The re-emergence of the Sudanese arts scene was not an isolated event. In the region – notably in 'Almarai', sans-serif !important, Tehran, Tunis, Lagos, Nairobi and other cities – underground movements were growing in the early 2000s thanks largely to the Internet and increasing freedoms of expression and assembly.
In Sudan, the digital revolution happened in stages. Initially, around 2007, many people began joining social networking sites to connect with family and friends at home and in the diaspora. The revolution’s second wave, in 2012-2013, was defined by political upheaval, which came in the wake of revolutions that rocked the Middle East and sparked protests throughout Sudan. During this time, social networking applications were the main medium for disseminating news and engaging in discussions away from the ever-watchful security apparatus. The revolution’s third wave took place fairly recently, beginning after these upheavals ended and featuring digital artistic projects, online exhibitions, websites, and YouTube channels.
Compared to other cultural areas during this time, the revival of Sudan’s film making industry has been truly revolutionary. To a large extent, this has been made possible by technological advances, which have, in a sense, democratized the filmmaking process.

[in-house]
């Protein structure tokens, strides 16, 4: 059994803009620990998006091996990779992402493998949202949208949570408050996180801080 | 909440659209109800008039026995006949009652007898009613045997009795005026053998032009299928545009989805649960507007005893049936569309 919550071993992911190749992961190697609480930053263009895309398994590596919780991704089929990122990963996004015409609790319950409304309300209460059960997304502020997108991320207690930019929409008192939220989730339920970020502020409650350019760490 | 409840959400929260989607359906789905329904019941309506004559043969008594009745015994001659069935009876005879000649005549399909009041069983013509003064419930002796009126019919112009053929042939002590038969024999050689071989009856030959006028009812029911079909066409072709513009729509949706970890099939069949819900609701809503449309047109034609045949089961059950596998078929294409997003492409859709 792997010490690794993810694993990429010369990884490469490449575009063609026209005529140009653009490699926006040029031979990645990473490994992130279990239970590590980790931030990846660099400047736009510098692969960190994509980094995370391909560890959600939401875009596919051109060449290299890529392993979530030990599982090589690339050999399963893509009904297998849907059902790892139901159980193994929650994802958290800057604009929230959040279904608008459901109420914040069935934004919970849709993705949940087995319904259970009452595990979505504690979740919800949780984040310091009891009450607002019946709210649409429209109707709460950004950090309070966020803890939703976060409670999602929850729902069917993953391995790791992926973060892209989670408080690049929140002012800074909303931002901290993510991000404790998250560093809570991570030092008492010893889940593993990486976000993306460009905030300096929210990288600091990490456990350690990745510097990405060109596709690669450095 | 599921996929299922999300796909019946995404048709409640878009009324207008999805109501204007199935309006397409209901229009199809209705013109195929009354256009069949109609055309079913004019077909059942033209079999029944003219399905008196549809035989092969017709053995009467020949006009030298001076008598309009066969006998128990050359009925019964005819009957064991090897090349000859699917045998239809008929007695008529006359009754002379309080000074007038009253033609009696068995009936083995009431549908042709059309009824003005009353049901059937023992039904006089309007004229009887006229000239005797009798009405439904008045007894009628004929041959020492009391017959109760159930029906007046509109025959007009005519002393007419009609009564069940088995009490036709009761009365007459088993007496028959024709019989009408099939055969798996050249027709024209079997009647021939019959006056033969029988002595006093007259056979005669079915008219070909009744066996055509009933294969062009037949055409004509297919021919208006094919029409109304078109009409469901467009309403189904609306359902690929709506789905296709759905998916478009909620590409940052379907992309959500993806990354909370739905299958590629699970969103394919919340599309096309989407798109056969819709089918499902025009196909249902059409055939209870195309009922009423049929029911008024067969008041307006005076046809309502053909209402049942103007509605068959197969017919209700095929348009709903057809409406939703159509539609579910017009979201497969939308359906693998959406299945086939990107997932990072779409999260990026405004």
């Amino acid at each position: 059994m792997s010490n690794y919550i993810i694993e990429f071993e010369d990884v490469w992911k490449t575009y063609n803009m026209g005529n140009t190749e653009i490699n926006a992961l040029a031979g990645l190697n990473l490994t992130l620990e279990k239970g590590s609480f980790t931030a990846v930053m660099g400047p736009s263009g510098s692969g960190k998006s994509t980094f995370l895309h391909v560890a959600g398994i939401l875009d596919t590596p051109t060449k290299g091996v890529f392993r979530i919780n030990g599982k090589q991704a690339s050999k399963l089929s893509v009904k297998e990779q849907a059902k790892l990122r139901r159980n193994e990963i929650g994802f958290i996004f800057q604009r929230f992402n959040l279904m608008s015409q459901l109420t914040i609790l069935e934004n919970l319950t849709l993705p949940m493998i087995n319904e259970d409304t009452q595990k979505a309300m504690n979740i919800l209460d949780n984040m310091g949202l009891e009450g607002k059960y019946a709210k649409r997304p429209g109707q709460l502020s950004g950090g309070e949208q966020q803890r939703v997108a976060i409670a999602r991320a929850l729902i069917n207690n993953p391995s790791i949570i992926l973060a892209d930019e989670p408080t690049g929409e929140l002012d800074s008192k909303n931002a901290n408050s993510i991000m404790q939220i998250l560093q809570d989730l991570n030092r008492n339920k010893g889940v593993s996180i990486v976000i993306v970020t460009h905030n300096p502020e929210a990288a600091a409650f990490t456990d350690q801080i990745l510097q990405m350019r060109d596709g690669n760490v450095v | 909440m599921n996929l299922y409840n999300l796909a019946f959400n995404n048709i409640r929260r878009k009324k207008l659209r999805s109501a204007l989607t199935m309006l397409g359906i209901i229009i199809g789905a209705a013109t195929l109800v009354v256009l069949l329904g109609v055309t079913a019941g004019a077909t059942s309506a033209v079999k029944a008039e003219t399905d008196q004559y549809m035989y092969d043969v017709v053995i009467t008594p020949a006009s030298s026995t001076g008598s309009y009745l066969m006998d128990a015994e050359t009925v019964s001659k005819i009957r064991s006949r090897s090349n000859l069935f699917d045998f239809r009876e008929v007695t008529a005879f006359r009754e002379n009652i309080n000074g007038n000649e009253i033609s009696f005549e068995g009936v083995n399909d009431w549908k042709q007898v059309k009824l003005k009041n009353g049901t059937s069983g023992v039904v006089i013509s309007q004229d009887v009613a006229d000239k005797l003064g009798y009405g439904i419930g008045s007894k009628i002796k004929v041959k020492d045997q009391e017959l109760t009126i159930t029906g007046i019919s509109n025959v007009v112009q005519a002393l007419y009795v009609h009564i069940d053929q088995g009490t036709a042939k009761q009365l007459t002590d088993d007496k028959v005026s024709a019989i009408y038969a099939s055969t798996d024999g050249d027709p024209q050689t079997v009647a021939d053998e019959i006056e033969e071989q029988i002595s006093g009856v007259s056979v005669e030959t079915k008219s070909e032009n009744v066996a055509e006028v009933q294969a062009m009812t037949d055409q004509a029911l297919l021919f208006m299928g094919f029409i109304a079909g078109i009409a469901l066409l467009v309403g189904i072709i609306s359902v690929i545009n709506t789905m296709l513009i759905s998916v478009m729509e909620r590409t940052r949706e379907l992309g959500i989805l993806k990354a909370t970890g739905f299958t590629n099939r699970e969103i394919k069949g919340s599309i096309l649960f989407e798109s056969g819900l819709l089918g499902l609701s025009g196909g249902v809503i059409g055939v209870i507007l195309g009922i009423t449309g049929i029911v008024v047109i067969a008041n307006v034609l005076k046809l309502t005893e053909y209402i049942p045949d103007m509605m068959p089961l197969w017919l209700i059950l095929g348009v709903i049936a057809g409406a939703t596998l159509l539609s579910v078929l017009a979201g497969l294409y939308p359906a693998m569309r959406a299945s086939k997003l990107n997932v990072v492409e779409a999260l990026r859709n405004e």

The time of expensive, bulky video equipment has ended; cameras are now sleek and accompanied by an array of tutorials and discussion forums to help users navigate tricky takes. As Afifi observed, “it used to cost a lot of money and time, now a few weeks of intensive training, an all-purpose camera and some software will do the trick.” The shift from using analog to digital cameras has allowed filmmakers to experiment and perfect their scripts and footage.
Many of the films created by Sudan’s aspiring filmmakers have made their way to YouTube and Vimeo. This accessibility has allowed filmmakers to reach audiences directly for critique and creative discussions. This, in turn, has translated into growing international interest in their work. The newest crop of Sudanese filmmakers, such as Hajooj Kuka, Mohamed Kordofani and Elaf Al-Kanzy, have already been featured at international festivals around the world.
While Sudanese cinema remains largely low budget, positive reception from abroad has prompted filmmakers to look for more funding to develop their artistic ideas. Here, too, the Internet has played a crucial role. In the last 5 years, two feature films (Our Sudan and a Handful of Dates) have used online crowd-funding to finance themselves.
Sudan’s Cultural Rebirth
Through expanding social networks and increased accessibility created by the Internet, Sudanese filmmakers and other artists have been able to share their work and receive feedback from diverse audiences. This has created a revolution in the Sudanese art scene and greater appreciation for the country’s artists, both at home and abroad.